Trips Abroad in a Time of Cholera

<i> Nelson is a former Times medical writer. </i>

The cholera epidemic ravaging Peru points out the need for an effective vaccine for prevention of the disease that strikes hundreds of thousands in developing countries each year.

A vaccine exists, but the degree and duration of its protection are so minimal that the U.S. Public Health Service does not recommend it for use by travelers visiting areas where cholera is prevalent. Instead, the service advises travelers to observe the usual precautions of eating only well-cooked food, drinking bottled or boiled beverages and, in particular, avoiding raw seafood.

However, several cholera vaccines are in the works that could turn out to be especially useful to residents of cholera countries and may in the future be recommended. One of them may be available by prescription to travelers from Europe in about a year, according to Dr. Myron M. Levine of the University of Maryland’s Center for Vaccine Development.


This and other new vaccines--made by genetic engineering techniques--are taken orally and appear to have a bright future, according to Levine. Several are now in the testing stage and appear to be more effective than the current vaccine, which offers only about 50% protection for up to a few months.

That an effective vaccine is not yet available is not surprising. U.S. public health policy for Third World countries has been to work on preventing environmental conditions that favor disease growth, rather than developing treatment. Cleaning up the environment would be stressed, for example, rather than spending resources to develop a vaccine.

Yet while American travelers are at low risk of acquiring cholera--less than one reported case for every 500,000 returning travelers--the prevalence and severity of the disease worldwide makes it an important health issue.

Cholera is acquired by consuming food or water contaminated with bacteria that cause the disease. The bacteria attach themselves to the lining of the intestines, where they produce a powerful toxin that leads to severe diarrhea.

The vaccine currently available is made of inactivated cholera bacteria, which cannot cause disease. Administered by injection, the vaccine causes the body to make antibodies against the live cholera bacteria. But the protection by the antibodies circulating in the bloodstream is poor because they cannot easily reach the bacteria on the surface of the intestinal lining.

The Peruvian epidemic--the first to hit South America during this century--has left health officials in other South American countries with the worrisome prospect of a South American epidemic. Already cases are being reported in neighboring Ecuador.

There is good reason for concern. Cholera can quickly run rampant in places where sanitation is inadequate. In the 1970s, a major epidemic spread from country to country in North, East and West Africa. The disease also reached up into Portugal and Italy, where higher hygienic standards finally stopped the epidemic in its path. Nevertheless, health officials were disturbed by the appearance of cholera in Europe, which had been cholera-free for 50 years.

“The $64-million question now is what will happen in the rest of South America,” said Dr. Robert Tauxe, a medical epidemiologist for the U.S. Centers for Disease Control.

Cholera has long been a major killer in India and nearby countries. But it was not until 1817 and subsequent years that it spread for the first time into the Middle East, Africa, Europe and North and South America. The 1817 epidemic was the first of six worldwide epidemics (called pandemics) that erupted in 1826, 1842, 1865, 1881 and 1899.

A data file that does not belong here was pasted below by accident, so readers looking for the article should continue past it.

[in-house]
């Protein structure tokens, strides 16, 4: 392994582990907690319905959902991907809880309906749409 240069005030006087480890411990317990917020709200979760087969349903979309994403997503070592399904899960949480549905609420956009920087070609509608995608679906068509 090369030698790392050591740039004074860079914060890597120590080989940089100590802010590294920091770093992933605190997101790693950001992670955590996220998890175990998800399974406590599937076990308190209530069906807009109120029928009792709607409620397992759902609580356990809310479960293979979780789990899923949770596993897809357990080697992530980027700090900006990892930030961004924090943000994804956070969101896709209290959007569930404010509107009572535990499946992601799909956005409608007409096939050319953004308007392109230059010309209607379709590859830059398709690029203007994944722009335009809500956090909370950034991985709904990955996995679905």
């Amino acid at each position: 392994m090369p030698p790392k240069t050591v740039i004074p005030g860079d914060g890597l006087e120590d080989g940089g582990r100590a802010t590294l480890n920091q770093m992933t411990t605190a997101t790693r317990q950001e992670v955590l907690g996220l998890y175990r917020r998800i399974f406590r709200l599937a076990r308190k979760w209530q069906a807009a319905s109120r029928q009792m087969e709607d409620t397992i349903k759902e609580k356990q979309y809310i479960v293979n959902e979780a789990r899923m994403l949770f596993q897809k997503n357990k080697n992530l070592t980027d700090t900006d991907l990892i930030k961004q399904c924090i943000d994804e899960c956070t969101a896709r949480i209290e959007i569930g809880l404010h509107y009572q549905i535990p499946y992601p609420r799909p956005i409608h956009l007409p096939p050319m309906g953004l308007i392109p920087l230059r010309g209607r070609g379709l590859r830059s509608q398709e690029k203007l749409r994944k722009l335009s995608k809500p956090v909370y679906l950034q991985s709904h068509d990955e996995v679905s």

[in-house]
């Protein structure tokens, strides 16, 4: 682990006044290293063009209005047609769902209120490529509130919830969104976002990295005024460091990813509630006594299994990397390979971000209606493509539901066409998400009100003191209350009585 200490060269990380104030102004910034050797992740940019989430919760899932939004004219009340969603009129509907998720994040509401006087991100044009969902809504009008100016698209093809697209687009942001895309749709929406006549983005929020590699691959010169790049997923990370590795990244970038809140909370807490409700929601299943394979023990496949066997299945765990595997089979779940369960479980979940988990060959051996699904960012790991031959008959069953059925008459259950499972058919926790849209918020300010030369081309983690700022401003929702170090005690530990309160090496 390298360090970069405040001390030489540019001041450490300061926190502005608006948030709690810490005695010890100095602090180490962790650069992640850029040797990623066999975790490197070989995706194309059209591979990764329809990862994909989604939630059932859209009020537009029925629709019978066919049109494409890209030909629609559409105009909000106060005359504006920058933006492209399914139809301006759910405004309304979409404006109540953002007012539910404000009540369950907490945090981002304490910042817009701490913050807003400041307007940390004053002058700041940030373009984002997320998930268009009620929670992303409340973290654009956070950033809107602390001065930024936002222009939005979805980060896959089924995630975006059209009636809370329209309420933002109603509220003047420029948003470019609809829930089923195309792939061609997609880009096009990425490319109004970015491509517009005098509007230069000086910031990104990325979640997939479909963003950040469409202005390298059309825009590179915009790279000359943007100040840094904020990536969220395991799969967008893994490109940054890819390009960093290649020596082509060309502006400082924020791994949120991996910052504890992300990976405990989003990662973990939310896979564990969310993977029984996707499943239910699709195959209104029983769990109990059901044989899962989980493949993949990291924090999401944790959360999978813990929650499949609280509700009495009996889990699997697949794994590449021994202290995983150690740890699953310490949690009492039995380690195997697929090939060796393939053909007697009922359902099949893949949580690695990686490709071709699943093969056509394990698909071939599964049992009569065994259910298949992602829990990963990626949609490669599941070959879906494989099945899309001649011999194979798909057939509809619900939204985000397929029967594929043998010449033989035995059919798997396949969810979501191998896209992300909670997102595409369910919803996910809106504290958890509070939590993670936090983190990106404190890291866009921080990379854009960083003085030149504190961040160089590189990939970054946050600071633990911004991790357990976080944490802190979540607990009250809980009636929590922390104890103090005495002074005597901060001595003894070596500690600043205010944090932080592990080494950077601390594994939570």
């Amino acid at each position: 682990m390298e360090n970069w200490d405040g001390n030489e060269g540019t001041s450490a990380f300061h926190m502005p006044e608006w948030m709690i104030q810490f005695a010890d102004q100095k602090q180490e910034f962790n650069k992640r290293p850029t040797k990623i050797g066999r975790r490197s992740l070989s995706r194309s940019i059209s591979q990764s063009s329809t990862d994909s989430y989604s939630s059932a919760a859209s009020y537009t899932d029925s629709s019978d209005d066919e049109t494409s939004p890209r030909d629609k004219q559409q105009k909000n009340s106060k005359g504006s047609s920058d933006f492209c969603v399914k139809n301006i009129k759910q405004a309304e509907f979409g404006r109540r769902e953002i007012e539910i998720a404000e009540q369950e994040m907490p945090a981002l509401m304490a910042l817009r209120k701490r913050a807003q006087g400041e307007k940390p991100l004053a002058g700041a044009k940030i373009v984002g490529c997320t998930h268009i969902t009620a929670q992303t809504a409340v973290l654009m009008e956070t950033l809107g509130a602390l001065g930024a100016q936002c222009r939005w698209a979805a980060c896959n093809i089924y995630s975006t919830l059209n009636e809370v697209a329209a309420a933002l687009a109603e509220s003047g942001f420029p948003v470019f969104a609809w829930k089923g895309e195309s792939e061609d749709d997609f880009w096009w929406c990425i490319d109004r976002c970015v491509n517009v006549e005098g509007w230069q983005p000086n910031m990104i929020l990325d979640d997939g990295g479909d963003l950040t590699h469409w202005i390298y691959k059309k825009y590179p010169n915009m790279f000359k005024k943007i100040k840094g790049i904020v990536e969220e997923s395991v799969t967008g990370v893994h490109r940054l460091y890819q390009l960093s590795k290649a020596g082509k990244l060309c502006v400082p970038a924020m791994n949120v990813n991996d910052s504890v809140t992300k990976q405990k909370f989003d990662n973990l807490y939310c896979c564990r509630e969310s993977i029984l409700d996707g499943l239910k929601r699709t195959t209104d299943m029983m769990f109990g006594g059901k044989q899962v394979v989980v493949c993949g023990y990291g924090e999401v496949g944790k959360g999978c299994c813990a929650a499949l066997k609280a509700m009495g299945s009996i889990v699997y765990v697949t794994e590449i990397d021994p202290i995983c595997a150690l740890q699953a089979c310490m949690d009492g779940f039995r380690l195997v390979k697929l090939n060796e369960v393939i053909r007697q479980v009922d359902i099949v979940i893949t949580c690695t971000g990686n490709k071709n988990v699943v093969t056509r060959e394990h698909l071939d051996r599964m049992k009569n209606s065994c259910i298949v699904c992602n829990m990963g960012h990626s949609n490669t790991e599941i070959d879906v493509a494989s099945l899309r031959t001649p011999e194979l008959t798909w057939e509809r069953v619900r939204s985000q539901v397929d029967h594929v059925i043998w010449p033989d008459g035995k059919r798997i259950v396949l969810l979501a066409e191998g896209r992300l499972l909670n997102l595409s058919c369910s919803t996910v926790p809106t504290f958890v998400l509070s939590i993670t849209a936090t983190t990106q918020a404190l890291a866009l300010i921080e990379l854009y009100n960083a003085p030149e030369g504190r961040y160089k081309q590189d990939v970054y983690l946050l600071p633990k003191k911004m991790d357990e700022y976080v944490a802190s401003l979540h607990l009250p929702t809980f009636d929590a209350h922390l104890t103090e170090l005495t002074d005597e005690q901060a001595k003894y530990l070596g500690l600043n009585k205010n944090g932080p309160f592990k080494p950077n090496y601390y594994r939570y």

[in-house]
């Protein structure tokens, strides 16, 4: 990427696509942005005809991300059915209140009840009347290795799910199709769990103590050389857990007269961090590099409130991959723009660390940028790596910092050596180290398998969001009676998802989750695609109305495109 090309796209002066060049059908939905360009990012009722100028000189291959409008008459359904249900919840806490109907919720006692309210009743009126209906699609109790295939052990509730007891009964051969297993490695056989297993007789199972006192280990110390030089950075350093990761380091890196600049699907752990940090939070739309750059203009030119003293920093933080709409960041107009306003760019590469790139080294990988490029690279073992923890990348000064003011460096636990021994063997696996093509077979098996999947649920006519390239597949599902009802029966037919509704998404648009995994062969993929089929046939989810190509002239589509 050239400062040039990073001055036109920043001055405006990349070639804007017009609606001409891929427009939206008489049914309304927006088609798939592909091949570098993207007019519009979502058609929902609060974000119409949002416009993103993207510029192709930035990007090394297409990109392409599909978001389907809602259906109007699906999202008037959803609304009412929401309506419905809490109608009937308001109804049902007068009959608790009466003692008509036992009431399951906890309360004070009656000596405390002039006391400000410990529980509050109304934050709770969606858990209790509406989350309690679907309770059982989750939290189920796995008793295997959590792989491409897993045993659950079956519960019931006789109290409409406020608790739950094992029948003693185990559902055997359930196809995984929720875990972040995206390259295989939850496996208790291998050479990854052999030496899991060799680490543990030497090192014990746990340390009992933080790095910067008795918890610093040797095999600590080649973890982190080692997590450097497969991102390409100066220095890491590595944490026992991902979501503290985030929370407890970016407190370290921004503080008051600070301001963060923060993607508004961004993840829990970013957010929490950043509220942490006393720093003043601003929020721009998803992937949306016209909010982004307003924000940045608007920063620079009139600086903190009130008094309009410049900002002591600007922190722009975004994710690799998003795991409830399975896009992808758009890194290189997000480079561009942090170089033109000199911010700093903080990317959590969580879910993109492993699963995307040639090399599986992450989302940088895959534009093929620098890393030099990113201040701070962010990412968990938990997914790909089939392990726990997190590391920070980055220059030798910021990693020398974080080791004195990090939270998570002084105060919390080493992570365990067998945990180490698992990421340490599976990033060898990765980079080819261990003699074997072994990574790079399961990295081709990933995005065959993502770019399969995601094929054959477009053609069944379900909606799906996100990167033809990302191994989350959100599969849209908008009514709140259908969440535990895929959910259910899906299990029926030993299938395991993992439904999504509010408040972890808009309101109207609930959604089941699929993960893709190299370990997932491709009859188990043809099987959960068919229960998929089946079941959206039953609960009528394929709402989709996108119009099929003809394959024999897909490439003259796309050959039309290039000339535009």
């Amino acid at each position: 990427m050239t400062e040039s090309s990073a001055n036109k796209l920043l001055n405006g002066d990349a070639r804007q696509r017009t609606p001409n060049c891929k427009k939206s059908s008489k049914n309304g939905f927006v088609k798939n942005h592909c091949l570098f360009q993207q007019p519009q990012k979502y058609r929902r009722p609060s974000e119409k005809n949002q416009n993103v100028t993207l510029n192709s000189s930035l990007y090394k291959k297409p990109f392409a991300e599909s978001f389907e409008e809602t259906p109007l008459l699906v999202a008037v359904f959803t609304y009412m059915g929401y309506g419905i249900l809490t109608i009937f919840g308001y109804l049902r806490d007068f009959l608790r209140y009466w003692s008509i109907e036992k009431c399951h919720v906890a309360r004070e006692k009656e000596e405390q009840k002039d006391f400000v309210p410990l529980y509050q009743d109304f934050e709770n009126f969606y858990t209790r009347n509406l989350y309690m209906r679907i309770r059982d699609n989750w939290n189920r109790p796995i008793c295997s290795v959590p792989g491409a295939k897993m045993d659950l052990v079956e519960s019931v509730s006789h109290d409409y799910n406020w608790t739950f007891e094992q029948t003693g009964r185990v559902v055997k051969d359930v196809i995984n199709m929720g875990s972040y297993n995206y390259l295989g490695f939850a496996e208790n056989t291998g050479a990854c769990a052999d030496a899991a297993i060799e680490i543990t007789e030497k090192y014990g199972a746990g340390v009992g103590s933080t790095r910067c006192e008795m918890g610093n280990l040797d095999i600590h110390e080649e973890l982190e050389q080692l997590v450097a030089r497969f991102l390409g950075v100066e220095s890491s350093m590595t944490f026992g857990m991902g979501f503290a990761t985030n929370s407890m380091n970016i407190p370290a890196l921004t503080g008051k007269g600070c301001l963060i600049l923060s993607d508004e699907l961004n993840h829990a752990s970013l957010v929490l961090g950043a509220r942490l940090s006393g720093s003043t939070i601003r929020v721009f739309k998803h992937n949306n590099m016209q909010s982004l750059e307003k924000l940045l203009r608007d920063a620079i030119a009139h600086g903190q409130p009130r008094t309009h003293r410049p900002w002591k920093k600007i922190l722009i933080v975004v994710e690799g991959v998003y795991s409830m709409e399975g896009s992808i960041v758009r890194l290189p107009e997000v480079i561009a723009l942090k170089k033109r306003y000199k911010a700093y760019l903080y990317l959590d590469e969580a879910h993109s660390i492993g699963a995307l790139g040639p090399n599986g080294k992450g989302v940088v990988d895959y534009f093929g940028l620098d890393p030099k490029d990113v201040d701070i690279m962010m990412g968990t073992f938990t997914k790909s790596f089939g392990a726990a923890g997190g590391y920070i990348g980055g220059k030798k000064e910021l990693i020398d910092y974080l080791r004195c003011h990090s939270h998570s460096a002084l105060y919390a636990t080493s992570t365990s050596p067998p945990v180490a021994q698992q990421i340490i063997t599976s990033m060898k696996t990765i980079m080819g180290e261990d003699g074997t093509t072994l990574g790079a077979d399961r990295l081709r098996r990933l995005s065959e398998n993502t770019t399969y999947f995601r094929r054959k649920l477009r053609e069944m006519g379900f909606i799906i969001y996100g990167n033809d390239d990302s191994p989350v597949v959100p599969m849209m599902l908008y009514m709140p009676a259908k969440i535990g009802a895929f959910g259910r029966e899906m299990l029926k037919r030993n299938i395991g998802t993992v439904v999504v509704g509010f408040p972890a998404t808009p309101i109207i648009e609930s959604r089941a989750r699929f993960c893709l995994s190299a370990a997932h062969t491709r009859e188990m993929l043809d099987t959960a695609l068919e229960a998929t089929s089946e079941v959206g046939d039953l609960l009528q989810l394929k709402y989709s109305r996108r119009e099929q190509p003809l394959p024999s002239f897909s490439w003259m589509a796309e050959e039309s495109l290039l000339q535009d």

Following the sixth pandemic--the one that began in 1899 and ended in the 1920s--cholera was largely confined once more to the Indian subcontinent. Then in 1960, a new type of cholera bacteria known as “El Tor” appeared and launched the seventh pandemic, which still is under way. It originated in Indonesia and since has spread and caused epidemics around the world, but bypassed North and South America until January, when it triggered the Peruvian outbreak.

By last week, well over 60,000 cases had been reported, with at least 259 deaths in Peru.

Just as in the old days, the disease spreads along sea coasts and waterways and over land trade routes. In the United States, for example, the 1830s epidemic spread along the coast and the rivers of the northeast. After the building of the railroads, the 1860s epidemic spread quickly along railways to the largest cities inland.

Nobody knows how El Tor got to Peru, but it probably was transported by ship or airplane passengers, possibly from Asia. The bacteria can be transported by human carriers who themselves may not be ill. If sewage and water purification systems are inadequate, the El Tor bacteria can grow in many kinds of food and spread quickly to large populations. In Peru, raw fish is the chief source of the infection.

When the profuse watery diarrhea and vomiting associated with cholera are not treated early, patients can die of dehydration within hours. The chief treatment is to rehydrate patients orally or intravenously with salt-sugar solutions, which can reduce the mortality rate from 50% to 2%.

According to the World Health Organization, parts of 26 nations, ranging from Algeria to Zambia, are currently infected with quarantinable cholera. No country requires cholera vaccination for direct travel from the United States, and no vaccinations are required to return to the United States.

To find out if a country is infected with cholera, call the International Traveler’s Hotline at the Centers for Disease Control in Atlanta: (404) 639-2572.